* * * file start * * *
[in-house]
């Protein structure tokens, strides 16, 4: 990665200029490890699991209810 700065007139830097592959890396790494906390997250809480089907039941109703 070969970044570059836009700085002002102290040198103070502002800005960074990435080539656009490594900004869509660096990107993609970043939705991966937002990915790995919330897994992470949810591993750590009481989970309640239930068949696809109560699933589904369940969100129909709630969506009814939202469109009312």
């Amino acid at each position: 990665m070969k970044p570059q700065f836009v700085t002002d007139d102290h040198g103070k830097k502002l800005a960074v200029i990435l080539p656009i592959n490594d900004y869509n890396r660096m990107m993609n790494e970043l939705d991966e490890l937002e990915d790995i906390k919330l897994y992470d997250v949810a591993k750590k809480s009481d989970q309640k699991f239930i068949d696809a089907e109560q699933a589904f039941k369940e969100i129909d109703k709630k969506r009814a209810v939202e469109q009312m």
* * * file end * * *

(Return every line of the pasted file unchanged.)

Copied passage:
[in-house]
């Protein structure tokens, strides 16, 4: 990665200029490890699991209810 700065007139830097592959890396790494906390997250809480089907039941109703 070969970044570059836009700085002002102290040198103070502002800005960074990435080539656009490594900004869509660096990107993609970043939705991966937002990915790995919330897994992470949810591993750590009481989970309640239930068949696809109560699933589904369940969100129909709630969506009814939202469109009312």
């Amino acid at each position: 990665m070969k970044p570059q700065f836009v700085t002002d007139d102290h040198g103070k830097k502002l800005a960074v200029i990435l080539p656009i592959n490594d900004y869509n890396r660096m990107m993609n790494e970043l939705d991966e490890l937002e990915d790995i906390k919330l897994y992470d997250v949810a591993k750590k809480s009481d989970q309640k699991f239930i068949d696809a089907e109560q699933a589904f039941k369940e969100i129909d109703k709630k969506r009814a209810v939202e469109q009312m």